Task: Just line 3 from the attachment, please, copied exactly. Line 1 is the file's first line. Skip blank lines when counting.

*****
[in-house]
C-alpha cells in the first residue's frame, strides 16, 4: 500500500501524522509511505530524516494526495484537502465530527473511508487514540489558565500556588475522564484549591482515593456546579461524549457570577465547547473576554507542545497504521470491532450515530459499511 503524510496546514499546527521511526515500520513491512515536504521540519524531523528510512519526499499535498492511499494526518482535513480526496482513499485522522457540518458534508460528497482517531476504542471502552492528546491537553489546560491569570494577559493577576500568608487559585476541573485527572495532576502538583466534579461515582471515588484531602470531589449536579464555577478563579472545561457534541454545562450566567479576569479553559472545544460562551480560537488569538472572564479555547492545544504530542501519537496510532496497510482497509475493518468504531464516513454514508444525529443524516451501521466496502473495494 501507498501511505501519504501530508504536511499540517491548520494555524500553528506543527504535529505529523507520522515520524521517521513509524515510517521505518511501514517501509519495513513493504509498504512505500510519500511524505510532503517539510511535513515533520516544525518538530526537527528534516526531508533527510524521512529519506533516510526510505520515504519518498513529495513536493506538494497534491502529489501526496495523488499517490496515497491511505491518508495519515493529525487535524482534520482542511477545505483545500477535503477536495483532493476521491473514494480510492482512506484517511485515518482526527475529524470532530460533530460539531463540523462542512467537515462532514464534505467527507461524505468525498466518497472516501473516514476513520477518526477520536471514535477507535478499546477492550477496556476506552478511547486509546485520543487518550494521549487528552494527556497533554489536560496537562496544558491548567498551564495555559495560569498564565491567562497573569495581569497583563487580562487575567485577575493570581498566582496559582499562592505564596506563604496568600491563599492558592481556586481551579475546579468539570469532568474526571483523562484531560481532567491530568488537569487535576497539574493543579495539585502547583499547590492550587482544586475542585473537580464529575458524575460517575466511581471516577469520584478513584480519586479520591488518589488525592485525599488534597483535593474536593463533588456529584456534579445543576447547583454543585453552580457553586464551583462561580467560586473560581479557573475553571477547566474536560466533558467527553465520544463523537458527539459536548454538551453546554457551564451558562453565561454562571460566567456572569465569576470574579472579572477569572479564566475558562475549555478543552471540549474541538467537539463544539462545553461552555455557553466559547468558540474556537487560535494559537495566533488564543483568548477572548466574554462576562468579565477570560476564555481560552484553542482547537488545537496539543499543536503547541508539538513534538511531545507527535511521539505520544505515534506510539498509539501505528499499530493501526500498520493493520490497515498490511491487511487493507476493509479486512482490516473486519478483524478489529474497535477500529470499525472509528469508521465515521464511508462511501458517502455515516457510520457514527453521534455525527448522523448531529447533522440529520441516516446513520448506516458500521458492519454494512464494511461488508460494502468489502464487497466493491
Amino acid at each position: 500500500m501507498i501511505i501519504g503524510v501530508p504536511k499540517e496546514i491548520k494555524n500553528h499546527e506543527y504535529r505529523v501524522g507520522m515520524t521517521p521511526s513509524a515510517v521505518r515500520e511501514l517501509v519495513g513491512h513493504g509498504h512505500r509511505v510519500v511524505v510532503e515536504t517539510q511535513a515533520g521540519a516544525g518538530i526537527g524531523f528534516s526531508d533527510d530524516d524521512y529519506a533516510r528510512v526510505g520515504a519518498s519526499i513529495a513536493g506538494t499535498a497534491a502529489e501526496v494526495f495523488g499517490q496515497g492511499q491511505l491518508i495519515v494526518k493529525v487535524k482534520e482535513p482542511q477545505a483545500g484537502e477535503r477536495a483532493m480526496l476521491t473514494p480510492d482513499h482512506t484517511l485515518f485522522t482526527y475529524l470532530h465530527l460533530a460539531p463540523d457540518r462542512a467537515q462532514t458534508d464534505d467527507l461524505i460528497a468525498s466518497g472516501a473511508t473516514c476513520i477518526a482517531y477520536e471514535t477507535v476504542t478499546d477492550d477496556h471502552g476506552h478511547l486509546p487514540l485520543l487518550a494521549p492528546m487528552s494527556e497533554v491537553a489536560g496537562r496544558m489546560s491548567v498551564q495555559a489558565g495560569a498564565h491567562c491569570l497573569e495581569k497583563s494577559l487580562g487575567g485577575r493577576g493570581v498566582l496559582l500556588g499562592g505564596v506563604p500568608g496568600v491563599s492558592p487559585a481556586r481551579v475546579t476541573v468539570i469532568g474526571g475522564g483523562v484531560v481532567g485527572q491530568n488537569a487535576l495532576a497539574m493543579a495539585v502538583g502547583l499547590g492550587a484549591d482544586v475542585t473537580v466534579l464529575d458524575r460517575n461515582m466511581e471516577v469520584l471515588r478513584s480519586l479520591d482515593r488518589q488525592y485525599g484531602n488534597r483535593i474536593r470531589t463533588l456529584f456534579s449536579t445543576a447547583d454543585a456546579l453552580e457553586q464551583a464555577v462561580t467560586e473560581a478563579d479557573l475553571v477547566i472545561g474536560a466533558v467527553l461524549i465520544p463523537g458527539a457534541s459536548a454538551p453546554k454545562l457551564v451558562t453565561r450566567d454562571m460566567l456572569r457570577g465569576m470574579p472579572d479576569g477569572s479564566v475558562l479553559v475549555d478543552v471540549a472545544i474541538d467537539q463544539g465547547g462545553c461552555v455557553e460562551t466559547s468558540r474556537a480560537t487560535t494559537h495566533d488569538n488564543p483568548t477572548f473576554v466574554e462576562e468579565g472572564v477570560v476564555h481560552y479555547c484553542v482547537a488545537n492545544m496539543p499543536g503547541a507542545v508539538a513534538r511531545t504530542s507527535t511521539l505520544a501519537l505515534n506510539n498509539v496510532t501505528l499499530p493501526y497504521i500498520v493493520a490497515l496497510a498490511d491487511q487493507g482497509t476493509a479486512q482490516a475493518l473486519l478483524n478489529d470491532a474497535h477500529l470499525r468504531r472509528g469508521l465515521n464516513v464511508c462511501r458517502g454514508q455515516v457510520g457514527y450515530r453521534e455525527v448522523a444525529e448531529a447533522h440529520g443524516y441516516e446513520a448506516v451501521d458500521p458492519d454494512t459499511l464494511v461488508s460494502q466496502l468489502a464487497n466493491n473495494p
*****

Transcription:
Amino acid at each position: 500500500m501507498i501511505i501519504g503524510v501530508p504536511k499540517e496546514i491548520k494555524n500553528h499546527e506543527y504535529r505529523v501524522g507520522m515520524t521517521p521511526s513509524a515510517v521505518r515500520e511501514l517501509v519495513g513491512h513493504g509498504h512505500r509511505v510519500v511524505v510532503e515536504t517539510q511535513a515533520g521540519a516544525g518538530i526537527g524531523f528534516s526531508d533527510d530524516d524521512y529519506a533516510r528510512v526510505g520515504a519518498s519526499i513529495a513536493g506538494t499535498a497534491a502529489e501526496v494526495f495523488g499517490q496515497g492511499q491511505l491518508i495519515v494526518k493529525v487535524k482534520e482535513p482542511q477545505a483545500g484537502e477535503r477536495a483532493m480526496l476521491t473514494p480510492d482513499h482512506t484517511l485515518f485522522t482526527y475529524l470532530h465530527l460533530a460539531p463540523d457540518r462542512a467537515q462532514t458534508d464534505d467527507l461524505i460528497a468525498s466518497g472516501a473511508t473516514c476513520i477518526a482517531y477520536e471514535t477507535v476504542t478499546d477492550d477496556h471502552g476506552h478511547l486509546p487514540l485520543l487518550a494521549p492528546m487528552s494527556e497533554v491537553a489536560g496537562r496544558m489546560s491548567v498551564q495555559a489558565g495560569a498564565h491567562c491569570l497573569e495581569k497583563s494577559l487580562g487575567g485577575r493577576g493570581v498566582l496559582l500556588g499562592g505564596v506563604p500568608g496568600v491563599s492558592p487559585a481556586r481551579v475546579t476541573v468539570i469532568g474526571g475522564g483523562v484531560v481532567g485527572q491530568n488537569a487535576l495532576a497539574m493543579a495539585v502538583g502547583l499547590g492550587a484549591d482544586v475542585t473537580v466534579l464529575d458524575r460517575n461515582m466511581e471516577v469520584l471515588r478513584s480519586l479520591d482515593r488518589q488525592y485525599g484531602n488534597r483535593i474536593r470531589t463533588l456529584f456534579s449536579t445543576a447547583d454543585a456546579l453552580e457553586q464551583a464555577v462561580t467560586e473560581a478563579d479557573l475553571v477547566i472545561g474536560a466533558v467527553l461524549i465520544p463523537g458527539a457534541s459536548a454538551p453546554k454545562l457551564v451558562t453565561r450566567d454562571m460566567l456572569r457570577g465569576m470574579p472579572d479576569g477569572s479564566v475558562l479553559v475549555d478543552v471540549a472545544i474541538d467537539q463544539g465547547g462545553c461552555v455557553e460562551t466559547s468558540r474556537a480560537t487560535t494559537h495566533d488569538n488564543p483568548t477572548f473576554v466574554e462576562e468579565g472572564v477570560v476564555h481560552y479555547c484553542v482547537a488545537n492545544m496539543p499543536g503547541a507542545v508539538a513534538r511531545t504530542s507527535t511521539l505520544a501519537l505515534n506510539n498509539v496510532t501505528l499499530p493501526y497504521i500498520v493493520a490497515l496497510a498490511d491487511q487493507g482497509t476493509a479486512q482490516a475493518l473486519l478483524n478489529d470491532a474497535h477500529l470499525r468504531r472509528g469508521l465515521n464516513v464511508c462511501r458517502g454514508q455515516v457510520g457514527y450515530r453521534e455525527v448522523a444525529e448531529a447533522h440529520g443524516y441516516e446513520a448506516v451501521d458500521p458492519d454494512t459499511l464494511v461488508s460494502q466496502l468489502a464487497n466493491n473495494p